Music Maker Blues Revue featured in the NY Times!
inNewson January 26, 2016
Globalfest Showcases the Sounds and Traditions of World Music
Roots were tangled, elastic and portable at this year’s Globalfest, the annual showcase for world music that started in 2003. With 12 overlapping sets on Sunday night at Webster Hall, Globalfest included dance music, protest songs, tradition, fusion, electronics, shtick, spirituality, camp and the blues. Some of the musicians were self-conscious emissaries from their homes; others were expatriates and widely traveled citizens of a connected world. Through the years, Globalfest has demolished the stereotype of world music performers as naifs playing the only music they know. Instead, it presents tradition as a choice and a resource, affirming a heritage or giving it a personal twist.
One thoroughly worldly individualist was Mariana Sadovska, a Ukrainian musician based in Germany. She wrung startling drama from traditionalist songs turned contemporary in a set that spanned folklore, humor, grief and rage. Her voice holds the clarity and bite of Slavic folk styles; her stage presence has the bright-eyed intensity of Björk or PJ Harvey. Backed by Christian Thomé on drums and electronics, Ms. Sadovska moved between acoustic instruments — harmonium, jaw harp — and her own keyboards and electronics. She summarized her songs before she sang them, among them a creation myth, a New Year’s ritual involving a goat, and a bitter, furious reflection on Ukraine after the Russian invasion, all of them vividly focused.
Lakou Mizik, from Haiti, and Fendika, from Ethiopia, had similar missions: gathering regional styles to present them in robust motion. Lakou Mizik, formed after the devastating Haitian earthquakes of 2010, is a genial cross-generational coalition along the lines of the Buena Vista Social Club. Its songs, some of which are topical, draw on the rhythms and incantations of voodoo, the trumpeting of rara carnival music and hearty call-and-response vocal harmonies on their way to galloping, exultant dance grooves.
Fendika, named after the group’s club in Addis Ababa, Ethiopia, is led by a whirlwind of a dancer, Melaku Belay. The music — for voices, percussion and krar (lyre) or masenko (one-stringed fiddle) — was sparse but mesmerizing, a gallery of regional modes and rhythms matched by twirling, shaking dances.
The lyra (fiddle) player Stelios Petrakis, from Crete, in Greece, led his quartet, a string band with lauto (oud), mandolin and cello. Its repertoire spanned slow, plaintive, burnished instrumental melodies; somber traditional songs and quick-fingered, breakneck dance tunes that had the cellist twirling onstage and the audience happily clapping and stamping as if sharing a Cretan hoedown.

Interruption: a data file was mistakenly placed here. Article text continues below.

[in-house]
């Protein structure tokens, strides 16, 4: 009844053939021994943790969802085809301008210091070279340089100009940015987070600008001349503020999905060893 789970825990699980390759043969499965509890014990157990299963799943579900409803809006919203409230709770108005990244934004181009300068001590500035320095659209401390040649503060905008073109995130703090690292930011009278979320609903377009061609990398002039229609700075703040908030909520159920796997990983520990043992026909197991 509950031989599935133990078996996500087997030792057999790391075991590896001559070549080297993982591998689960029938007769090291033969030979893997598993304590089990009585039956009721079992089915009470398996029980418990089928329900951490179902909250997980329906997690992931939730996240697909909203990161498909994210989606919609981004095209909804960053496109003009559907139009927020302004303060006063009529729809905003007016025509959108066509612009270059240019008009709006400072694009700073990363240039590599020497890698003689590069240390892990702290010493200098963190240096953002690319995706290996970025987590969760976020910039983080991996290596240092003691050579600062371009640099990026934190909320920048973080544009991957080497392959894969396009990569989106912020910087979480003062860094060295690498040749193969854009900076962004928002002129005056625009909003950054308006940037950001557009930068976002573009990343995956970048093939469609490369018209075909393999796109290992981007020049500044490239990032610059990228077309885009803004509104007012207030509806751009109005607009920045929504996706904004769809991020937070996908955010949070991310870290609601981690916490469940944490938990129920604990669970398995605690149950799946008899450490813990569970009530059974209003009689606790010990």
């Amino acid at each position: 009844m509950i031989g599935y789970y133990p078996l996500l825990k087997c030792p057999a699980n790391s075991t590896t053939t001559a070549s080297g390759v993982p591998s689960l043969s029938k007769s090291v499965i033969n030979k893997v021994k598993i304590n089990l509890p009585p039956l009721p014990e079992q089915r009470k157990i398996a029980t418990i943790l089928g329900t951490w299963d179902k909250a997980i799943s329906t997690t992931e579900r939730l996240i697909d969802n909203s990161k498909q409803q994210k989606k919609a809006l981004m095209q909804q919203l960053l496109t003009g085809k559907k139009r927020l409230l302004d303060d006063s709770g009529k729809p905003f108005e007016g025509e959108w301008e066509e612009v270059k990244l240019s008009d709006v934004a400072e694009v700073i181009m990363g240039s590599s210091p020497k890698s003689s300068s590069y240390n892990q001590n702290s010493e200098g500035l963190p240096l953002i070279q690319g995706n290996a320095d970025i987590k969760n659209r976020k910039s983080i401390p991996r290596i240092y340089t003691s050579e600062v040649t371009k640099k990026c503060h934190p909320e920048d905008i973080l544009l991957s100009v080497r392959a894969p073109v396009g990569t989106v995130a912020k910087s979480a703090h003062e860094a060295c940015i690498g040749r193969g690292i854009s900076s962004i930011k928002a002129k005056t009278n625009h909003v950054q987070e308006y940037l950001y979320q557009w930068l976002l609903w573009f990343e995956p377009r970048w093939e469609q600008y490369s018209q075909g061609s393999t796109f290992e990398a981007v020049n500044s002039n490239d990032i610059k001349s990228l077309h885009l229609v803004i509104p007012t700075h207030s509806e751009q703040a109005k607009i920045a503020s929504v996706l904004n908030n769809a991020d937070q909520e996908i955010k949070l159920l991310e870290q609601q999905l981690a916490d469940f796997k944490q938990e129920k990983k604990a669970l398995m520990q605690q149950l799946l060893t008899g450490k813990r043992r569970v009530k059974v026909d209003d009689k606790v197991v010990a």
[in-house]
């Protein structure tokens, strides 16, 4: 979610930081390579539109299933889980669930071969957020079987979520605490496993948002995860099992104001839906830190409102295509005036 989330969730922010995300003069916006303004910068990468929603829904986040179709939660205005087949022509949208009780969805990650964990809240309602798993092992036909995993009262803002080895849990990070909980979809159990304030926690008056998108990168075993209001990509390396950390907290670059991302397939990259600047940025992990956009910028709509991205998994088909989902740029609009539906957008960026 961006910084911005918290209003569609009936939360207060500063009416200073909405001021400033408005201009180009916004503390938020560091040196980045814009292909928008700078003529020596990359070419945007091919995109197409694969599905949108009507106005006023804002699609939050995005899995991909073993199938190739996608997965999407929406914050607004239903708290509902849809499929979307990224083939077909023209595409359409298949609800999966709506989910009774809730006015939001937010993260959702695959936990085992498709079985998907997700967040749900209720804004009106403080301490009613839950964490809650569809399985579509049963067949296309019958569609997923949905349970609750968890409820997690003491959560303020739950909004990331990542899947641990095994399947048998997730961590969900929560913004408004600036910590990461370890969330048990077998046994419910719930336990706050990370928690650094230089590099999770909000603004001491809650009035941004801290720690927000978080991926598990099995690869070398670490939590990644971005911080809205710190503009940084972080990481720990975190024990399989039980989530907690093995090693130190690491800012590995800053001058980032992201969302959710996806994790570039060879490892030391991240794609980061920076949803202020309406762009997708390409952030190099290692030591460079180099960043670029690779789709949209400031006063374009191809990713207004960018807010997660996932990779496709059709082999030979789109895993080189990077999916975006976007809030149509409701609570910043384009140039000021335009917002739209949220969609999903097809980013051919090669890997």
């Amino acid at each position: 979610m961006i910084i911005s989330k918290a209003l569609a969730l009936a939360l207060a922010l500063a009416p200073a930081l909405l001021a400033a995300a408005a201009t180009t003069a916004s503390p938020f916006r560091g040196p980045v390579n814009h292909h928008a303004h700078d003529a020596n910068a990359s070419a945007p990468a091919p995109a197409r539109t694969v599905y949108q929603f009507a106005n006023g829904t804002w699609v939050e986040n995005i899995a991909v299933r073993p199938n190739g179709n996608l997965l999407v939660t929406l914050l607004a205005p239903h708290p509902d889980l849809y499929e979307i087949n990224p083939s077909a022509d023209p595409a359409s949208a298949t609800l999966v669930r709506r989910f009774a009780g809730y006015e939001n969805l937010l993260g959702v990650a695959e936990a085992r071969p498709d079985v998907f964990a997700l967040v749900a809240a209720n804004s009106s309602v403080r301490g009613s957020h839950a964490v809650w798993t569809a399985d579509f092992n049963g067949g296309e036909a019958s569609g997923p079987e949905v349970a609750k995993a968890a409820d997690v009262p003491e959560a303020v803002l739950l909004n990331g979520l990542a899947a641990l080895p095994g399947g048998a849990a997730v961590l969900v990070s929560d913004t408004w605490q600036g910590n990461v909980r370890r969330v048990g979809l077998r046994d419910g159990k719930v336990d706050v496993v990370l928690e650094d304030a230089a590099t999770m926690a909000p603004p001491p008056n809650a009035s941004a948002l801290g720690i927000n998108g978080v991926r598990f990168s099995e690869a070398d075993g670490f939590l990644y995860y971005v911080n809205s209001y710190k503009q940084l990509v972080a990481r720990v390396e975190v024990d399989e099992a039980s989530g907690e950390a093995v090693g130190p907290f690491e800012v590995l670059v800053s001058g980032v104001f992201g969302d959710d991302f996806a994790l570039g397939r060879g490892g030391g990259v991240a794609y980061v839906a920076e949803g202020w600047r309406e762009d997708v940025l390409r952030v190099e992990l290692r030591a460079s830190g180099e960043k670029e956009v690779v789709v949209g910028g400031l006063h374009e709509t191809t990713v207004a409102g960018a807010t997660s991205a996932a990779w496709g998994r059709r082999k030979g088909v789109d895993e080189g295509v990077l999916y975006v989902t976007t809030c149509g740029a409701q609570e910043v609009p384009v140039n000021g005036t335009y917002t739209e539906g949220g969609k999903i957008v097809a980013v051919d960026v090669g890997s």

The Music Maker Revue offered a regional style closer to home: Southern blues and funk. It’s the project of the Music Maker Relief Foundation, which supports blues musicians across the South, and it featured three venerable but vigorous singers: Robert Lee Coleman, Alabama Slim and Robert Finley, who was more than convincing as he sang “Age Don’t Mean a Thing.”
Tribu Baharú, from Colombia, played leisurely, club-length songs in its own regional style: champeta, from Colombia’s Caribbean coast, which is kin to both Haitian compas and Congolese soukous. Dhol Foundation, from England, fuses the thundering beat of Indian bhangra with more leaden English rock rhythms and, like current club music, prerecorded vocals. Its front line of four dhol drummers had crowd-pleasing synchronized moves and a cheerful line of audience-participation patter.
Astrid Hadad, a cabaret singer from Mexico, was Globalfest’s Lady Gaga, changing costumes throughout her set. Dipping into Mexican and Caribbean styles, she brought layers of camp probably best understood in Mexico, but her nutty flamboyance came through clearly. One of her costumes, with antlers at her shoulders and a headdress of feathered arrow tips, was based on Frida Kahlo’s painting “The Wounded Deer.”
Updated Gypsy rhythms drove two groups: Ginkgoa and Debauche. Ginkgoa is the French band led by a singer from New York, Nicolle Rochelle, and a French songwriter, Antoine Chatenet; they’ve concocted a perky, lighthearted, electronics-tinged, mostly English-speaking version of Hot Club cabaret, full of eye-rolling flirtation. Debauche is a New Orleans band that plays what it calls “Russian mafia” music, with lyrics in Russian punctuated by “la-la” singalong choruses. It’s led by a growly Russian singer, Yegor Romantsov, who introduced nearly every song as a “sad song” before the band’s accelerating oompah rhythms and wailing clarinet pushed it into party mode.
The oud and violin player Simon Shaheen, based in New York City, brought his project Zafir, which embodies the musicological understanding that flamenco and the Arabic music of North Africa have a millennium-old connection. Another New York-based musician, Somi, offered her own fusion. An American with parents from Uganda and Rwanda, Somi spent 18 months making music in Nigeria and returned with songs that draw on African rhythms, jazz, funk and thoughts of love and social issues. It was American music, globally conscious.